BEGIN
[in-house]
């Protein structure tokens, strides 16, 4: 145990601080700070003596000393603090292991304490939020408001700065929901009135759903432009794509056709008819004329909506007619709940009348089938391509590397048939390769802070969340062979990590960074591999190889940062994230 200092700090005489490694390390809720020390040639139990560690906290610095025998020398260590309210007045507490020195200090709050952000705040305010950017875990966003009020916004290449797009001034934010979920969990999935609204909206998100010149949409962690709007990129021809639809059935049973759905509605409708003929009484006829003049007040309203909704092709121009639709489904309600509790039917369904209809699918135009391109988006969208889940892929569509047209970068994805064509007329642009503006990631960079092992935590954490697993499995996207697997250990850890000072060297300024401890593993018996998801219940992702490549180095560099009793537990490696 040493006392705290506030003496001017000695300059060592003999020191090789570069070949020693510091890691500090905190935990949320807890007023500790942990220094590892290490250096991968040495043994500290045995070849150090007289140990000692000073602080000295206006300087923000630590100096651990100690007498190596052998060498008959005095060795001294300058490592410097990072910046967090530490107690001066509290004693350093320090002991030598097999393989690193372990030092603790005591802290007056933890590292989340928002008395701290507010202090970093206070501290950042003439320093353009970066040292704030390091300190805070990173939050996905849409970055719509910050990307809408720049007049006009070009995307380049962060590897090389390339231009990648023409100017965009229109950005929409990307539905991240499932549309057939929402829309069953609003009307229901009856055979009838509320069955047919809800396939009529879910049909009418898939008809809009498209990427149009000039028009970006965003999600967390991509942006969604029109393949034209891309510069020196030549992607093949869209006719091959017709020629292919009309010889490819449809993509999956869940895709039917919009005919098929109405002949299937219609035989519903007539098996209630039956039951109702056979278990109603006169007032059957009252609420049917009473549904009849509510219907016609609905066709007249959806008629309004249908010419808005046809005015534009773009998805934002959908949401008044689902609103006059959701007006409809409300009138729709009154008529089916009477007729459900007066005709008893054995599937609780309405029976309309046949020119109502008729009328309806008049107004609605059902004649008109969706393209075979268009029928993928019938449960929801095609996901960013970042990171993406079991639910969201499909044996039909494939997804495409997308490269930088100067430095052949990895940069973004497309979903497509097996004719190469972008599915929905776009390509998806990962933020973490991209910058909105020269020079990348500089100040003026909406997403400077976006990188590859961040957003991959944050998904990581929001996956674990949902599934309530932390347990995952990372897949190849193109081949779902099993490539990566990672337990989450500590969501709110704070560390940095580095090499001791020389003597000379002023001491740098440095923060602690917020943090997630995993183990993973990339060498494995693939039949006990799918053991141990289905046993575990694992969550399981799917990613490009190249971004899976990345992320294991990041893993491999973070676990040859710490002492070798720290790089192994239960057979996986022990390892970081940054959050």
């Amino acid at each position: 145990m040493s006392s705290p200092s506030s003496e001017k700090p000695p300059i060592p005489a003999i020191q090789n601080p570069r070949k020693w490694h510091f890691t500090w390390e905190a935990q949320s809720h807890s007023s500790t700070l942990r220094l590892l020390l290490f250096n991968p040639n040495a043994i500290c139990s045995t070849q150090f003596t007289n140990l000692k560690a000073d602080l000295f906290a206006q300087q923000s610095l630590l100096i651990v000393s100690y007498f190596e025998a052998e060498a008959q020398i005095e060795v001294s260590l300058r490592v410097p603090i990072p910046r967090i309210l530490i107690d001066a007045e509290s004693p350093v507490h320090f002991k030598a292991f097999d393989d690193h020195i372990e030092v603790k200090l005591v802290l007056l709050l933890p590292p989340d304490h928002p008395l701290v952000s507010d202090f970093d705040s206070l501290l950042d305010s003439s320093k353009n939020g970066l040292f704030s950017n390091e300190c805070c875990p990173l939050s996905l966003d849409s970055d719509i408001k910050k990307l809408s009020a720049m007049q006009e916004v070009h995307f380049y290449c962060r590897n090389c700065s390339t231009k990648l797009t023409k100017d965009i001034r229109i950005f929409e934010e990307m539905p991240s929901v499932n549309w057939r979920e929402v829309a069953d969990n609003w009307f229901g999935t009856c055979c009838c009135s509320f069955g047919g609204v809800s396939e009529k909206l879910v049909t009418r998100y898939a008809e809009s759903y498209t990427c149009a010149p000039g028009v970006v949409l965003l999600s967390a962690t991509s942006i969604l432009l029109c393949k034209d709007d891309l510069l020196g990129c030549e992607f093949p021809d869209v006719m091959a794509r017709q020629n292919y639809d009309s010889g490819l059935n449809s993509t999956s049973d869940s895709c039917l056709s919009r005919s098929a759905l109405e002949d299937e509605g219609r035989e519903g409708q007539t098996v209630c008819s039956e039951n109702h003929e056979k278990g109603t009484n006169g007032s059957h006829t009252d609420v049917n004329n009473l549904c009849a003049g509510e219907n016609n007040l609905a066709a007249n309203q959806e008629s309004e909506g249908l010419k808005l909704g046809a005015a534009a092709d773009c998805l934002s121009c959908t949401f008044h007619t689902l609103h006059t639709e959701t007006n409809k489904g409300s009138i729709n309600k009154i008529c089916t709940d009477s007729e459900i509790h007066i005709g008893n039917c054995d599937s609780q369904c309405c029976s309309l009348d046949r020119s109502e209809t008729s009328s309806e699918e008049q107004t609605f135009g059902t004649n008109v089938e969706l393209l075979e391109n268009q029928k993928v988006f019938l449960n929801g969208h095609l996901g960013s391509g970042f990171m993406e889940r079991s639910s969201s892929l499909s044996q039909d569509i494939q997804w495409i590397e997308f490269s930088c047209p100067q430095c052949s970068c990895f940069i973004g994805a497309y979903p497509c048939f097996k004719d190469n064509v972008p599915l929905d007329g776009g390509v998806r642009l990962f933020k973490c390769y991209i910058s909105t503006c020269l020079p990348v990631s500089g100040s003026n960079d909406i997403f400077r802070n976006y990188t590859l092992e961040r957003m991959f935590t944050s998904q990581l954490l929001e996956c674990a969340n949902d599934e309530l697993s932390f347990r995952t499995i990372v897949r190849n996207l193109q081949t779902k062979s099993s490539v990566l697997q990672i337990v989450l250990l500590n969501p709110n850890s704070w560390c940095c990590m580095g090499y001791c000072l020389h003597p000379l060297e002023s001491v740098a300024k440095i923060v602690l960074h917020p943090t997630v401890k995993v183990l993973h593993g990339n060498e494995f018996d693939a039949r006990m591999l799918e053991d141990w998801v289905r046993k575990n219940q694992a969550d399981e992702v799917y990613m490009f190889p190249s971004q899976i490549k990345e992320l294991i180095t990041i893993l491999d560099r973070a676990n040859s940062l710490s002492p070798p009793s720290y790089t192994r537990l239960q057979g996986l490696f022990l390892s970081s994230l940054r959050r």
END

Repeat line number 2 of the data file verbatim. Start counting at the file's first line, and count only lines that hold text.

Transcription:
């Protein structure tokens, strides 16, 4: 145990601080700070003596000393603090292991304490939020408001700065929901009135759903432009794509056709008819004329909506007619709940009348089938391509590397048939390769802070969340062979990590960074591999190889940062994230 200092700090005489490694390390809720020390040639139990560690906290610095025998020398260590309210007045507490020195200090709050952000705040305010950017875990966003009020916004290449797009001034934010979920969990999935609204909206998100010149949409962690709007990129021809639809059935049973759905509605409708003929009484006829003049007040309203909704092709121009639709489904309600509790039917369904209809699918135009391109988006969208889940892929569509047209970068994805064509007329642009503006990631960079092992935590954490697993499995996207697997250990850890000072060297300024401890593993018996998801219940992702490549180095560099009793537990490696 040493006392705290506030003496001017000695300059060592003999020191090789570069070949020693510091890691500090905190935990949320807890007023500790942990220094590892290490250096991968040495043994500290045995070849150090007289140990000692000073602080000295206006300087923000630590100096651990100690007498190596052998060498008959005095060795001294300058490592410097990072910046967090530490107690001066509290004693350093320090002991030598097999393989690193372990030092603790005591802290007056933890590292989340928002008395701290507010202090970093206070501290950042003439320093353009970066040292704030390091300190805070990173939050996905849409970055719509910050990307809408720049007049006009070009995307380049962060590897090389390339231009990648023409100017965009229109950005929409990307539905991240499932549309057939929402829309069953609003009307229901009856055979009838509320069955047919809800396939009529879910049909009418898939008809809009498209990427149009000039028009970006965003999600967390991509942006969604029109393949034209891309510069020196030549992607093949869209006719091959017709020629292919009309010889490819449809993509999956869940895709039917919009005919098929109405002949299937219609035989519903007539098996209630039956039951109702056979278990109603006169007032059957009252609420049917009473549904009849509510219907016609609905066709007249959806008629309004249908010419808005046809005015534009773009998805934002959908949401008044689902609103006059959701007006409809409300009138729709009154008529089916009477007729459900007066005709008893054995599937609780309405029976309309046949020119109502008729009328309806008049107004609605059902004649008109969706393209075979268009029928993928019938449960929801095609996901960013970042990171993406079991639910969201499909044996039909494939997804495409997308490269930088100067430095052949990895940069973004497309979903497509097996004719190469972008599915929905776009390509998806990962933020973490991209910058909105020269020079990348500089100040003026909406997403400077976006990188590859961040957003991959944050998904990581929001996956674990949902599934309530932390347990995952990372897949190849193109081949779902099993490539990566990672337990989450500590969501709110704070560390940095580095090499001791020389003597000379002023001491740098440095923060602690917020943090997630995993183990993973990339060498494995693939039949006990799918053991141990289905046993575990694992969550399981799917990613490009190249971004899976990345992320294991990041893993491999973070676990040859710490002492070798720290790089192994239960057979996986022990390892970081940054959050």